Exton's Sulfosalicylic acid method Clear or no change in urine after acid is added = negative result. Bilirubin is attracted to brain tissue and is neurotoxic. The patient will become drowsy. Jaundice is a condition which occurs when serum bilirubin levels exceed normal-skin. forms three ketones: All three ketones and can be tested for in the urine. Three major types of jaundice 1. The most common disease associated with glucosuria and hyperglycemia is diabetes mellitus (sugar diabetes). CH2O  Fats  Proteins  Fats fatty acids and glycerol  (with the aid of) acetyl Co A. If the diabetic insulin level is "out of control. They are: 1.fever 2.Benign proteinuria is transient. diabetes mellitus 3.5 g/24hr protein in the urine. associated with diabetes mellitus and hypertension. .stress 3. Hepatic-hepatitis. without ending up in the urine. Insulin acts by permitting glucose to leave the blood stream and enter inside a cell to provide the cell with nutrients for cellular growth and metabolism. RBC's→ Hemoglobin→ Heme and globin (protein) → Bilirubin When there is excess bilirubin in the blood. Bacteria in urine but no proteinuria = lower UTI. Ketosis may occur with: 1. THE LIVER (Read Textbook for functions of the Liver) FORMATION OF UROBILINOGEN AND BILIRUBIN Urobilinogen and Bilirubin are products of RBC destruction. vomiting and diarrhea. PROTEINURIA Protein in the urine is called proteinuria. False positives occur: vaginal secretions. lactose. The pH of the blood/body tissues will drop. the body will break down fats.buteric acid (2%) (20%) (78%) Ketosis in the diabetic is serious. Caused by? Speculated to be kidney blood vessels are compressed when body is upright. Bacteria in urine and proteinuria = upper UTI Types of Proteinuria Severe: 3. If a cell cannot get glucose for energy. If no glucose. Heat and acetic acid method 2. Back up tests for Proteinuria: Precipitation techniques: 1. which is the renal threshold for glucose will be spilled into the urine. Mild of minimal: less than or = to 0. benign proteinuria. Ketonemia is excess ketones in blood Ketonuria is ketones in urine. mucus. inexpensive screening tests. glucose cannot enter the cell. Prehepatic-more RBC's destroyed than normal 2. Clinitest = 0. toxemia of pregnancy 4. KETONES Ketones are substances formed from fats. The sensitivity level is 0. If urine turns cloudy after acid is added = positive result (protein present). Glucose Oxidase Method: Glucose Oxidase is an enzyme specific for glucose. stress/anxiety causes the release of epinephrine 3. Acidosis is a condition in which the pH of blood and body tissue becomes more acidic. Increase sugar/carbohydrate intake 2. cirrhosis. acetone diacetic acid B-hydroxy. blood. Hyperglycemia: Elevated blood glucose level. and respiration will be adversely affected. Benedicts = 0.120 days. About 10% of young adults have orthostatic proteinuria. the condition is called ketoacidosis or ketosis. Posthepatic-due to gall stones. infection Tests for Ketones in Blood or Urine Acetest Tablet:Contains sodium nitroprusside as the active ingredient. pregnancy 5. pus. If due to excess ketones. Renal threshold for glucose is the amount of glucose that can be reabsorbed from the renal filtrate and sent back into the blood stream. the other conditions are transient.5 g/24hrs protein in urine. Due to the excess of glucose in the blood. If the blood glucose level exceeds 160 . galactose. Conditions or diseases associated with proteinuria: 1. trauma 3. Normal fasting blood glucose = 70 .120 mg/dl.05% sensitivity for sugars: Benedicts is overly sensitive. resulting in a coma and possibly death. The ketones in the blood are neurotoxic and will depress the activity of the brain. jaundice results. and fructose. may appear to be in a "stupor. fad diet 3. which tests for various reducing sugars in the urine. Symptoms of diabetes mellitus: polyuria: excessive urine output Polydipsia: excessive thirst Polyphagia: excessive eating There may be other conditions that result in hyperglycemia and glucosuria. Hypertension 2. orthostatic proteinuria. Average life span of RBC is 90 . sclera. including glucose. resulting in ketosis. and nail bed become yellow. and lapse into a coma. semen. and spasms 3.4. Diabetes mellitus: condition in which there is defective insulin or insulin is produced in reduced amounts. Moderate: 0. Non-specific. Where is insulin made? Insulin allows glucose to enter cells in the body.5 . pancreatic cancer Glycogen (liver) ---------------------> glucose Tests for "sugar" in the urine may be: 1. It detects acetone and diacetic acid.25% sensitivity for sugars 2. They are produced when carbohydrates cannot be used properly for energy." become unconscious. Occurs with: 1. not any reducing sugar. and infectious mononucleosis Urine Bilirubin and Urobilinogen Levels Health Prehepatic Posthepatic Hepatic urine bilirubin negative negative positive positive uriune urobilinogen normal positive decreased-normal positive . These tests are based upon the reduction of copper sulfate and are simple.0 mg/dl) But too much is neurotoxic. Ketones will build up in blood.5 g/24hrs protein in urine. they must go to another source.3. anxiety 4. It will not be affected by the presence of other reducing sugars. Proteinuria occurs due to glomerular damage: walls of capillaries become more permeable and allow large molecules to pass out in the urine. aspirin therapy 4.GLUCOSE IN THE URINE Glucosuria (glycosuria): the presence of glucose in the urine. diabetes mellitus 2. If insulin is lacking or defective. tumors. It is the most significant indicator of renal disease. Physical exercise 5.180 mg/dl. Except for diabetes mellitus. Small amounts of ketones in blood is normal (2.0 . associated with glomerulonephritis. Urinary tract infection (UTI) 5. exposure to cold Orthostatic Proteinuria: Protein present in urine after prolonged after prolonged periods of standing upright but absent after patient is laying down.10% glucose. associated with chronic UTI (of kidney). liver cancer. glomerulonephritis: glomerulus (capillaries) of kidney becomes inflamed and damaged and allow proteins to seep into the urine filtrate. dull. Even healthy individual may test trace + by Benedicts method. Ketosis in a diabetic occurs: 1." severe ketosis can develop. Starvation 4. About 1% of RBC's are destroyed each day and another 1% are made each day. False negatives occur: very dilute urine. failure to take insulin 2.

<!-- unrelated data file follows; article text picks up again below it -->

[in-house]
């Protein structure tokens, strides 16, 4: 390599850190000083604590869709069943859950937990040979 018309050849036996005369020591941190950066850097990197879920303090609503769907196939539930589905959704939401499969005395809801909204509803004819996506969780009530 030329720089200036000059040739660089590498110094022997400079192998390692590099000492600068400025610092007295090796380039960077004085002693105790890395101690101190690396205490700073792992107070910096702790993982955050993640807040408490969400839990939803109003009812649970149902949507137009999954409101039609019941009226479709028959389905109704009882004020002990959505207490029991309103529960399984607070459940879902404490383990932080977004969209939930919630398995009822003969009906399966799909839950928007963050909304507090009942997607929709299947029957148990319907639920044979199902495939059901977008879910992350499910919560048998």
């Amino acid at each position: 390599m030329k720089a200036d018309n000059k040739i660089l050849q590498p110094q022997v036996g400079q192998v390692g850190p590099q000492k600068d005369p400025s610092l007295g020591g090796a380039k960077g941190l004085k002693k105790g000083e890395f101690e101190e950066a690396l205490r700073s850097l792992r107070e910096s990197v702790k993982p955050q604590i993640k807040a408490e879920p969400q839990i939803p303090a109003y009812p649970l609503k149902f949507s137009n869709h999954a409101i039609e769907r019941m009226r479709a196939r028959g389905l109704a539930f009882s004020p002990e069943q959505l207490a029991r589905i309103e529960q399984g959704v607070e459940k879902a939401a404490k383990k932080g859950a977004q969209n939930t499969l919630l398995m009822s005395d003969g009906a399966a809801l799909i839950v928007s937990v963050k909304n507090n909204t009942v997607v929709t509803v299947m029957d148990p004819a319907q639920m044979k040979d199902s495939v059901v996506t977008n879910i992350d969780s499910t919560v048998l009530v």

54 % Increase: low oxygen (packed RBC volume) Women 37 . Hodgkin’s Disease and bacteria infection 1 . short of breath. coagulation factors.5 x 106mm 3 Decrease: anemia using 1:200 dilution) 2. and plasma.3 % eosinophils Parasitic infection. Buffy Coat ( WBC’S and platelets) &RBC’s Layers of non anticoagulant blood (Red top). allergic reactions.0 . Coagulation factors.. add 10%.1 % basophils Allergic reactions and anemia/leukemia 8. viruses. sinusitis).90% of plasma is water 5. parasites. Water .000 . as well as their formation structure and function.0 .6.g. leukemia.0 g/dl Increase: low 0xygen binds to gases Women 12-16 g/dl Decrease: anemia makes up 95% of RBC mass made in bone marrow 4. Leukocytes ( WBC’S) nucleated cells with varying size and life span.5 um) macrocyte . asthma.45 7. septi(# of cells counted x 50 using 1:20 dilution . WBC’S.000/mm3 Increase: polycythemia and after splenectomy Decrease: anemia. or about 6 liters. and fibrinogen in one clot) See pictures below.000 .10% monocytes Monocytic leukemia. Acts as a buffer system to keep blood pH at 7. The total volume of blood makes up about 7 .36 % Increase: spherocytosis (MCHC) = Hb x 100 Decrease: iron deficiency anemia Hct 6.400. function to protect body from disease 2. Hemoglobin (Hb) Men 14. Platelet Count 140. fungi and other injurious agents to protect the body from disease.large RBC (>9 um) microcyte .proteins which specifically interact with bacteria. RBC Size normocyte RBC (7-7. IIMMUNOLOGY AND SEROLOGY NOTES Hematology is the study of blood components including the formed elements. Functions of Blood: 1. White Blood Cell Count 5.000/mm 3 Increase: infections (pneumonia. measles. Proteins .100 femtoliters (fl) Increase: newborns. Three layers of anticoagulant blood: Plasma (contains fibrinogen) . sickle cells polychromasia = increase in the amount of Hb in RBC’s which makes RBC’S appear blue instead of red. meningitis. and pregnancy (# of cells counted. Erythrocytes (RBC’S) non-nucleated cell with biconcave shape with 90 .35 .5. Hematocrit (Hct) Men 44 . fibrinogen are the major plasma proteins which function to maintain blood pressure and blood viscosity 8.8 % of an individuals body weight. Complete blood Count (CBC) The following test are done by an automated coulter counter machine in clinical labs). Red Blood Cell Count Men 4. *Anemia = a decreased number of RBC’s.000 Women 4. platelets. chemotherapy and radiation therapy 7. . RBC Indicies Normal Range Clinical Significance Mean Cellular Volume 80 . Red Blood Cell Morphology (see above). using 1:100 dilution.10.0 x 106 mm 3 Increase: congenital heart disease & low 0xygen (# of cells counted x 10. vit. Patient may be pale.47 % Decrease: anemia 5. multiply by 100 Decrease: some viral infections (mumps. and weakness. globulin.18. B12 & folate anemia (MCV) = Hct x 10 Decrease: iron deficiency *anemia RBC Mean Cellular Hb 27 . and skin disorders 0 . Test Normal Range Clinical Significance 1. dizzy. Thermoregulation 5. Nutrients/ Wastes 6. Serum (plasma minus the protein fibrinogen) and RBC Clot (RBC’S.120 day life span: function to carry 0 and other gases 2 3. Transports hormones from site of production to site of action Composition of Blood: 1.small RBC (<5 um) RBC Hb content normochromic (normal Hb) hypochromic decrease Hb hyperchromic increase Hb Terms associated with RBC morphology anisocytosis = abnormal variation in size of RBC’S poikilocytosis = abnormal variation in shape of RBC’S e. Antibodies.5 . trama.7. irregular heart rate. have headaches.albumin. Thrombocytes (Platelets) cytoplasmic fragments from parent cell megakaryoctye: function in blood clotting 4. White Blood Cell Differential: 100 cells are counted using Wright’s stain : Normal distribution: Distribution is increased due to: 50-65% neutrophils Bacterial infection and granulocytic leukemia 25-40% lymphocytes Viral infections and lymphocytic leukemia 4 . polio. appendicitis.counting 4 corner squares) cemia.Transport of oxygen from lungs to cells 2 Transport of wastes CO (HCO ) from cells to external environment 2 3 3.HEMATOLOGY. Transport nutrients to cells 4. counting all 9 squares) and AIDS) chemotherapy and radiation 3. Limits spread of injurious agents via inflammatory response 6.substance in blood enabling it to clot 7. and hematocrit.32 picograms (pg) Increase: spherocytosis (MCH) = Hb x 10 Decrease: iron deficiency anemia RBC Mean Cellular Hb Concentration 32 . hemoglobin.